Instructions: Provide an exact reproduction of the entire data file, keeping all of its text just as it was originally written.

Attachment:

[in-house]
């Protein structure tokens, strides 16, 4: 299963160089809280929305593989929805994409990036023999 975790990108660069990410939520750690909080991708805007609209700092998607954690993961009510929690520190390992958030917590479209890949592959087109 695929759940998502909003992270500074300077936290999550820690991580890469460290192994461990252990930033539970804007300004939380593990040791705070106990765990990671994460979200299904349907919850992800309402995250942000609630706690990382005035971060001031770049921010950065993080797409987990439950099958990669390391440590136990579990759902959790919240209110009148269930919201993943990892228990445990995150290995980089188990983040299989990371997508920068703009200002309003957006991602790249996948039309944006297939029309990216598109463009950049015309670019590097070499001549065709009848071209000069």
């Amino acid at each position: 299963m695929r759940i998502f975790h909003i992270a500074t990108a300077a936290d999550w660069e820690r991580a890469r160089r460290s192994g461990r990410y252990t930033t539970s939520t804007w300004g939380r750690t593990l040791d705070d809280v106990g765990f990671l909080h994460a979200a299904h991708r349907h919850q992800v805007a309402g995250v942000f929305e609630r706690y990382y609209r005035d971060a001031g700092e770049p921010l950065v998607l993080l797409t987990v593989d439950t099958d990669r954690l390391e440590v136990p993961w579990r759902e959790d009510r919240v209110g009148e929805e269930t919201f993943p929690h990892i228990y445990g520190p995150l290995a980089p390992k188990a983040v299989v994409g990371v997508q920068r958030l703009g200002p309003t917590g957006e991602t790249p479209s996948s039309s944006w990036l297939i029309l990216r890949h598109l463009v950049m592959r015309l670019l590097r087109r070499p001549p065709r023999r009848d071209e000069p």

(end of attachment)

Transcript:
[in-house]
């Protein structure tokens, strides 16, 4: 299963160089809280929305593989929805994409990036023999 975790990108660069990410939520750690909080991708805007609209700092998607954690993961009510929690520190390992958030917590479209890949592959087109 695929759940998502909003992270500074300077936290999550820690991580890469460290192994461990252990930033539970804007300004939380593990040791705070106990765990990671994460979200299904349907919850992800309402995250942000609630706690990382005035971060001031770049921010950065993080797409987990439950099958990669390391440590136990579990759902959790919240209110009148269930919201993943990892228990445990995150290995980089188990983040299989990371997508920068703009200002309003957006991602790249996948039309944006297939029309990216598109463009950049015309670019590097070499001549065709009848071209000069």
């Amino acid at each position: 299963m695929r759940i998502f975790h909003i992270a500074t990108a300077a936290d999550w660069e820690r991580a890469r160089r460290s192994g461990r990410y252990t930033t539970s939520t804007w300004g939380r750690t593990l040791d705070d809280v106990g765990f990671l909080h994460a979200a299904h991708r349907h919850q992800v805007a309402g995250v942000f929305e609630r706690y990382y609209r005035d971060a001031g700092e770049p921010l950065v998607l993080l797409t987990v593989d439950t099958d990669r954690l390391e440590v136990p993961w579990r759902e959790d009510r919240v209110g009148e929805e269930t919201f993943p929690h990892i228990y445990g520190p995150l290995a980089p390992k188990a983040v299989v994409g990371v997508q920068r958030l703009g200002p309003t917590g957006e991602t790249p479209s996948s039309s944006w990036l297939i029309l990216r890949h598109l463009v950049m592959r015309l670019l590097r087109r070499p001549p065709r023999r009848d071209e000069p």